Director Sofia Coppola discusses tackling a remake with her new movie ‘The Beguiled’, reuniting with her muse Kirsten Dunst, writes Laura Harding
Sofia Coppola is a rare creature — a female director who has also crossed the line into celebrity.
While Patty Jenkins may have made Wonder Woman into a global box office hit, few could pick her out of a crowd.
But Coppola is different, a member of a Hollywood dynasty who has forged a path in a career unwelcoming to women, while also sustaining an aura of ‘cool girl’ Parisian chic.
The six feature films to her name are singular in their visual style. The wistful, dreamy melancholy that swirled around cult hit The Virgin Suicides meandered through the vaguely autobiographical chaste romance Lost In Translation.
This style emerges again in her southern gothic The Beguiled, which made her the second woman ever to win the best director prize at Cannes.
Born into film royalty as the daughter of genre-defining director Francis Ford Coppola, who controversially cast her as the daughter of Mafia Don Michael Corleone in The Godfather Part III when she was a teenager, she has defied sceptics who cried nepotism by directing a string of distinctive pieces of work.
Now 46, she is also achingly cool — as a muse of the designer Marc Jacobs, she has starred in and directed his ad campaigns and is no stranger to the front row at fashion shows.
She is also married to a French rock star, Phoenix frontman Thomas Mars, and they live between New York and Paris with children Romy and Cosima.
But seated in a London hotel room in a perfectly pressed crisp blue shirt — “the perk of staying in a hotel” — she speaks quickly and earnestly rather than with the slow drawl one might have expected.
Her new film is an adaptation of a 1966 novel by Thomas P Cullinan set in 1864 in Virginia, about a group of women who resentfully take in a wounded Union solider while sheltered in a ladies’ seminary during the Civil War.
It is a remake of a 1971 film directed by Don Siegel, with Colin Farrell now starring in the role originally occupied by Clint Eastwood, and Coppola says she immediately saw comparisons between the group of isolated women at Miss Martha Farnsworth Seminary for Young Ladies and the sisters cut off from the world by their strict parents in The Virgin Suicides.
She says: “When I first saw the Don Siegel film, I thought there were elements that reminded me of The Virgin Suicides and I was kind of curious to go back to that aesthetic and those themes about the mystery between male and female, but do it in this setting.
“I felt it also had a new direction that I haven’t done, it’s more plot-driven and there is a different, darker turn in the story and more in genre, the southern gothic genre.
“It had elements that did remind me, I feel like it’s a sibling or something to that movie.”
It’s been 18 years since The Virgin Suicides came out, but Coppola says things have not changed much for female directors, who are still a tiny minority in Hollywood.
“They haven’t changed as much as I would expect from when I started,” she says.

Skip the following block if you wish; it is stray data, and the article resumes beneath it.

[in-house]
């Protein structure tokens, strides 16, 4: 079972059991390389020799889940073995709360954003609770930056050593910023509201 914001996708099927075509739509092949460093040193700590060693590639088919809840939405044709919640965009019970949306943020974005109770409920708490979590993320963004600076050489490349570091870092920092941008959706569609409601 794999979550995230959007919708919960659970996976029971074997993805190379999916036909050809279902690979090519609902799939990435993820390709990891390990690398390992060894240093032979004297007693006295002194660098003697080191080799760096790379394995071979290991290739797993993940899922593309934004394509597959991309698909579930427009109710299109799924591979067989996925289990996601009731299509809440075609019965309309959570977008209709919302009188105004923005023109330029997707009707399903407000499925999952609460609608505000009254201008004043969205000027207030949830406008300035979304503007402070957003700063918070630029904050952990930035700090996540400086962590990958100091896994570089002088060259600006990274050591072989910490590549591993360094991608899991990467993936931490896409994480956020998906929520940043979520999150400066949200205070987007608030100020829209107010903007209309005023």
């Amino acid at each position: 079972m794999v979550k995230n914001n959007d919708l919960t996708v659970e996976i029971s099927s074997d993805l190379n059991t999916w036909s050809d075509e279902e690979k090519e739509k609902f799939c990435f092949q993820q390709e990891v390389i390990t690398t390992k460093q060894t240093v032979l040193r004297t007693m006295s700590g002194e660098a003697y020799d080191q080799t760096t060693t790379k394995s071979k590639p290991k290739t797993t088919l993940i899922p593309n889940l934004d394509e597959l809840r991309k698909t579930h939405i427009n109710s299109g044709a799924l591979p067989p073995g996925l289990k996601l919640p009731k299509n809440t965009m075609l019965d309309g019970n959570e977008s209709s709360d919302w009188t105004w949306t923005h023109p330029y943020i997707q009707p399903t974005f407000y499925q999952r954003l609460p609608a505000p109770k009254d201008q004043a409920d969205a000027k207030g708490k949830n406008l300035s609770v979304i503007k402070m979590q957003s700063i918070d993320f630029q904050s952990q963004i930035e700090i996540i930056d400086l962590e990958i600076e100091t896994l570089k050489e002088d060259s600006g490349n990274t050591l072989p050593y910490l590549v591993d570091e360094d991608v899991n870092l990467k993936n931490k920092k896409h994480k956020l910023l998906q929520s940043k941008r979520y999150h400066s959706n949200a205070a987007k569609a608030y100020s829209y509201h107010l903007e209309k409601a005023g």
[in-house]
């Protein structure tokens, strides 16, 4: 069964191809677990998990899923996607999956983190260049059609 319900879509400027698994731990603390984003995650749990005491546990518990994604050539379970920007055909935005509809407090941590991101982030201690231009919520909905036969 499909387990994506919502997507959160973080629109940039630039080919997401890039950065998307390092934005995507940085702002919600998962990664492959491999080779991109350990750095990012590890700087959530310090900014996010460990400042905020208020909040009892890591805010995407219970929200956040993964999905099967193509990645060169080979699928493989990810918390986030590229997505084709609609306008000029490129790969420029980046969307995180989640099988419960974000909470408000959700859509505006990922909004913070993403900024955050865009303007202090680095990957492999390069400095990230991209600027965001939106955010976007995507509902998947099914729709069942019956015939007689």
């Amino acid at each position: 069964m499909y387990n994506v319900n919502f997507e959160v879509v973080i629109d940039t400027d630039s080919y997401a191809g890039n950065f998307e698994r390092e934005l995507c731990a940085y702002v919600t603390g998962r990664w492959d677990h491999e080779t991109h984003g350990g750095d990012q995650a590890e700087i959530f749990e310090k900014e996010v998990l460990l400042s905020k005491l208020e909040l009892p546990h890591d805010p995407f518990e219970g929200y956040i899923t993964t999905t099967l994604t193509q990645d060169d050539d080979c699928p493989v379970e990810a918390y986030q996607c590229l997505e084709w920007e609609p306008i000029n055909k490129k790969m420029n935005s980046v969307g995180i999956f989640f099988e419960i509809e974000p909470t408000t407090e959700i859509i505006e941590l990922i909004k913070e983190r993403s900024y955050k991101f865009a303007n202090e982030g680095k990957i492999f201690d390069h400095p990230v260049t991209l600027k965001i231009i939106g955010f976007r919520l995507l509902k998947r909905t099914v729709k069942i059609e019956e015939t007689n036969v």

“But it does feel like it’s really in the air and people are talking a lot about it... because of Patty Jenkins and my award at Cannes and hopefully there will be more and more opportunity for that point of view, as half the population.”
She says almost two decades working as a director have provided her with some valuable lessons, adding: “I can’t believe it’s been that long. I think I’ve learned to really trust my intuition.
“You never know, you could be making something you think is only personal to you and indulgent and then I found it connects to an audience.
“I encourage other filmmakers to make what you love and what you want to see and what you feel is missing from films that you wish you could see.”
The comparisons between her 1999 film and the 2017 one are made even more stark because the film once again reunites her with Kirsten Dunst, who played Lux Lisbon in her first feature and starred in the title role of her film about Marie Antoinette.
This time she plays the junior school teacher to Nicole Kidman’s steely headmistress, as both the staff and pupils, including Elle Fanning’s Alicia, are captivated by the wounded soldier.
She says of Dunst: “I think of her as one of my favourite actresses and I feel like she can convey the characteristics that I’m drawn to.
“I’m glad I have an actress that I trust so much, that is so good, that really understands my sensibility.”
Now Dunst herself is turning to directing, preparing to make her debut with an adaptation of Sylvia Plath’s The Bell Jar, and Coppola reveals: “We talked about it, she’s spent so much time on film set I’m sure she’s going to do a great job, but I was encouraging her and talking about it and trying to share any insights I have.”
Coppola herself has always had a preference for smaller films and more intimate sets, often working with the same actors over and over again.
“I love a shoot that isn’t very long and can be really intensive,” she says.
“One of the things I love about this story is that it is all set in one house with this group of characters, almost like a play where it’s very intensive and focused on the characters and the acting and this very specific enclosed environment that they are trapped in.”
This preference caused her to step away from a live-action adaptation of The Little Mermaid, which she describes as “a really ambitious project”.
She adds: “I’m glad to make something smaller which is really focused on the characters and cast and no visual effects. That would have been an interesting challenge, but I do like working on a scale where I can really make every decision and make it exactly what I want.”
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